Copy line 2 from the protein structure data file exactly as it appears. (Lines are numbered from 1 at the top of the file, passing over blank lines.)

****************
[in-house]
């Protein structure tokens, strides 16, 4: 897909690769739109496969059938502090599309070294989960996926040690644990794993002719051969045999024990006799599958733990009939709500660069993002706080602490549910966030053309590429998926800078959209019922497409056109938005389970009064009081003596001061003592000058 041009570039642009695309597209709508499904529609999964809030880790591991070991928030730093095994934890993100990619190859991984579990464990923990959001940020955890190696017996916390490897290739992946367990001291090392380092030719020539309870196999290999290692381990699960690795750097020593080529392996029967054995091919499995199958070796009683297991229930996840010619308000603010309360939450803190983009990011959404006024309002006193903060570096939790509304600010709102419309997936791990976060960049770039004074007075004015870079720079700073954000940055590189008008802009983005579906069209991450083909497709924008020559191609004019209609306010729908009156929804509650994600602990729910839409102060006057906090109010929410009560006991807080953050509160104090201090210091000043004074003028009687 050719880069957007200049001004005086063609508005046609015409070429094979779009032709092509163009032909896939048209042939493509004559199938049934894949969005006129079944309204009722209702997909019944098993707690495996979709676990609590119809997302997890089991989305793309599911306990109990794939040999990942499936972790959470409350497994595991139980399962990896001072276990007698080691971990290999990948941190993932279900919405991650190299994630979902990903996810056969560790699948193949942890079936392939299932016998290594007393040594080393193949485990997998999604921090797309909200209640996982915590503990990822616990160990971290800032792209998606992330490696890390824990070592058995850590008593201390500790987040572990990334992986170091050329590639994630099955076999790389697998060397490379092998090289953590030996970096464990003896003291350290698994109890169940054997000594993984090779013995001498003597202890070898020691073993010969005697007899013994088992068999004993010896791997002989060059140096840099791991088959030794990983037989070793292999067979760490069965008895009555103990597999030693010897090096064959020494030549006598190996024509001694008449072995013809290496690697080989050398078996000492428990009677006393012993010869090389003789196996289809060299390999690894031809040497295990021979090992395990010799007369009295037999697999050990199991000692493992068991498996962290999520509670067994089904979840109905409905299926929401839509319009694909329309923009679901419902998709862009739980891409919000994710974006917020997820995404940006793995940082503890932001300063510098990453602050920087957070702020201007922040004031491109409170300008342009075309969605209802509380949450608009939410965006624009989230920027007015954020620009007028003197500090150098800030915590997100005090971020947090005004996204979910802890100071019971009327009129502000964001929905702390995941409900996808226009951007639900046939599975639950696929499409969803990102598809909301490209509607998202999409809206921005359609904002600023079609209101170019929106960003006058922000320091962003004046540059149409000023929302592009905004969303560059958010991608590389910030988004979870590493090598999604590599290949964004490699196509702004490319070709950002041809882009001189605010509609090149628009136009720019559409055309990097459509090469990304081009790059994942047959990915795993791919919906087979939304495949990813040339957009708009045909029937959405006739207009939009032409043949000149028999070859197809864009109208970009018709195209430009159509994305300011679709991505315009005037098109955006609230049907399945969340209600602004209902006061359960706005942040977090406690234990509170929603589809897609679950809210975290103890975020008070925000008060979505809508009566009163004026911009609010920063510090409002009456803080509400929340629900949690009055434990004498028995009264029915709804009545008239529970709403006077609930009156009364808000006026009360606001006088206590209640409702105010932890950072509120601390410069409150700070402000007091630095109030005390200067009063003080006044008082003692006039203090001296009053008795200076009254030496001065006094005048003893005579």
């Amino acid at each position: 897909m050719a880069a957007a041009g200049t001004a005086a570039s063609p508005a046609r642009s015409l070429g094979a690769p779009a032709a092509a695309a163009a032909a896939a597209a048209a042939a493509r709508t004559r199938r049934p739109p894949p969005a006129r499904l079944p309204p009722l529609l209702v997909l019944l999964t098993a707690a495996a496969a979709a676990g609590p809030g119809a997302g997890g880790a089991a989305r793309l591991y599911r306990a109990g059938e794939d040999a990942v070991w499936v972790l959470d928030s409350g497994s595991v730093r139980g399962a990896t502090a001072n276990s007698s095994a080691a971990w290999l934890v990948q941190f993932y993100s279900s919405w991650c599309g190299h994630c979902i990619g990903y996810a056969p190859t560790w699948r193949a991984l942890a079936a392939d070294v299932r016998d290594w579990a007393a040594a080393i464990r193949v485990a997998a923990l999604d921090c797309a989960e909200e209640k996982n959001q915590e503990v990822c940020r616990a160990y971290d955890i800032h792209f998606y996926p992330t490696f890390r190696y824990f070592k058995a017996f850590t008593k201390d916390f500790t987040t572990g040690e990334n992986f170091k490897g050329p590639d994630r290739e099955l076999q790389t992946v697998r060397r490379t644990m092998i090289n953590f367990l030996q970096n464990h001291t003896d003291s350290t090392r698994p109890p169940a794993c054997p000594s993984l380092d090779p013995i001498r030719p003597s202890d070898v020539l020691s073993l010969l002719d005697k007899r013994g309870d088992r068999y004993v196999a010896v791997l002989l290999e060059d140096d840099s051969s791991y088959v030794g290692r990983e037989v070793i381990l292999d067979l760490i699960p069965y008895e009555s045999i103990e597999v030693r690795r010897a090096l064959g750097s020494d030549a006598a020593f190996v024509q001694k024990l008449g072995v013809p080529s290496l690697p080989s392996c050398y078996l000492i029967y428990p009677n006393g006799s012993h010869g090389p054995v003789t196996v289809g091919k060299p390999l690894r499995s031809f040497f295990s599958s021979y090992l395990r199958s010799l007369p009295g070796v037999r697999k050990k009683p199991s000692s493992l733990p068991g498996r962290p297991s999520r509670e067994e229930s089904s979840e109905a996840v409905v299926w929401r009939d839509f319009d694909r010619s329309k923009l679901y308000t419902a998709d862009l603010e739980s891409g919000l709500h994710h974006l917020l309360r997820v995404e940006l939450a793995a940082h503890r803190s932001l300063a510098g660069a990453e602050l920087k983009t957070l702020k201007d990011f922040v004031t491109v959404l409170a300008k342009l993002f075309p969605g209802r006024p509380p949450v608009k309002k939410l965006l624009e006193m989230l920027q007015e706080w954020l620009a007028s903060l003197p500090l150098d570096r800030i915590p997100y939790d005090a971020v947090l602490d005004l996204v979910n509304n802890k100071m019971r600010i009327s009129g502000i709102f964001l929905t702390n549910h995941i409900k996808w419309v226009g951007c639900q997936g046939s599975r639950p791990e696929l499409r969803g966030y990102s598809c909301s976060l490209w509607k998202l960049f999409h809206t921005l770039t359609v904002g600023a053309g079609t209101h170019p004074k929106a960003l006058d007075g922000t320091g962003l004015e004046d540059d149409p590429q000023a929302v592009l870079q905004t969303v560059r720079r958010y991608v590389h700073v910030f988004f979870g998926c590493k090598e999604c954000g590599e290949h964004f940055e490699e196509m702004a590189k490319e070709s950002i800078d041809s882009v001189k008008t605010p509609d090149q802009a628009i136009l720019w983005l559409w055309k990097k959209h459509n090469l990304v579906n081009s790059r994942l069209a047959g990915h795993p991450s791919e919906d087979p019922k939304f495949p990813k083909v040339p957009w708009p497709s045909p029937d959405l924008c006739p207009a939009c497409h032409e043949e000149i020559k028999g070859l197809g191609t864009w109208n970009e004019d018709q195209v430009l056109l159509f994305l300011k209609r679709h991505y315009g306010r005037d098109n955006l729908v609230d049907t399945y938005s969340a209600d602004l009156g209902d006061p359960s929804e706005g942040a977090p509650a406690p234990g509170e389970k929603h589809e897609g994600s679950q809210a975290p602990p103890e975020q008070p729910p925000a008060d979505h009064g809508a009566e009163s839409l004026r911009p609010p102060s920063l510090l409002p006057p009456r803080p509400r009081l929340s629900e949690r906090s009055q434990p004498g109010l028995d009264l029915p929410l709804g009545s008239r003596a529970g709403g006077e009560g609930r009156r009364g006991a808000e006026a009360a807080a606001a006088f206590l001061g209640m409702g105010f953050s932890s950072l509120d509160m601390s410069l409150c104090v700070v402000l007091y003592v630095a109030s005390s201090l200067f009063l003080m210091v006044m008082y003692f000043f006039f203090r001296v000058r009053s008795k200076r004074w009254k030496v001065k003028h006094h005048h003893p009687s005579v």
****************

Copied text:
């Protein structure tokens, strides 16, 4: 897909690769739109496969059938502090599309070294989960996926040690644990794993002719051969045999024990006799599958733990009939709500660069993002706080602490549910966030053309590429998926800078959209019922497409056109938005389970009064009081003596001061003592000058 041009570039642009695309597209709508499904529609999964809030880790591991070991928030730093095994934890993100990619190859991984579990464990923990959001940020955890190696017996916390490897290739992946367990001291090392380092030719020539309870196999290999290692381990699960690795750097020593080529392996029967054995091919499995199958070796009683297991229930996840010619308000603010309360939450803190983009990011959404006024309002006193903060570096939790509304600010709102419309997936791990976060960049770039004074007075004015870079720079700073954000940055590189008008802009983005579906069209991450083909497709924008020559191609004019209609306010729908009156929804509650994600602990729910839409102060006057906090109010929410009560006991807080953050509160104090201090210091000043004074003028009687 050719880069957007200049001004005086063609508005046609015409070429094979779009032709092509163009032909896939048209042939493509004559199938049934894949969005006129079944309204009722209702997909019944098993707690495996979709676990609590119809997302997890089991989305793309599911306990109990794939040999990942499936972790959470409350497994595991139980399962990896001072276990007698080691971990290999990948941190993932279900919405991650190299994630979902990903996810056969560790699948193949942890079936392939299932016998290594007393040594080393193949485990997998999604921090797309909200209640996982915590503990990822616990160990971290800032792209998606992330490696890390824990070592058995850590008593201390500790987040572990990334992986170091050329590639994630099955076999790389697998060397490379092998090289953590030996970096464990003896003291350290698994109890169940054997000594993984090779013995001498003597202890070898020691073993010969005697007899013994088992068999004993010896791997002989060059140096840099791991088959030794990983037989070793292999067979760490069965008895009555103990597999030693010897090096064959020494030549006598190996024509001694008449072995013809290496690697080989050398078996000492428990009677006393012993010869090389003789196996289809060299390999690894031809040497295990021979090992395990010799007369009295037999697999050990199991000692493992068991498996962290999520509670067994089904979840109905409905299926929401839509319009694909329309923009679901419902998709862009739980891409919000994710974006917020997820995404940006793995940082503890932001300063510098990453602050920087957070702020201007922040004031491109409170300008342009075309969605209802509380949450608009939410965006624009989230920027007015954020620009007028003197500090150098800030915590997100005090971020947090005004996204979910802890100071019971009327009129502000964001929905702390995941409900996808226009951007639900046939599975639950696929499409969803990102598809909301490209509607998202999409809206921005359609904002600023079609209101170019929106960003006058922000320091962003004046540059149409000023929302592009905004969303560059958010991608590389910030988004979870590493090598999604590599290949964004490699196509702004490319070709950002041809882009001189605010509609090149628009136009720019559409055309990097459509090469990304081009790059994942047959990915795993791919919906087979939304495949990813040339957009708009045909029937959405006739207009939009032409043949000149028999070859197809864009109208970009018709195209430009159509994305300011679709991505315009005037098109955006609230049907399945969340209600602004209902006061359960706005942040977090406690234990509170929603589809897609679950809210975290103890975020008070925000008060979505809508009566009163004026911009609010920063510090409002009456803080509400929340629900949690009055434990004498028995009264029915709804009545008239529970709403006077609930009156009364808000006026009360606001006088206590209640409702105010932890950072509120601390410069409150700070402000007091630095109030005390200067009063003080006044008082003692006039203090001296009053008795200076009254030496001065006094005048003893005579």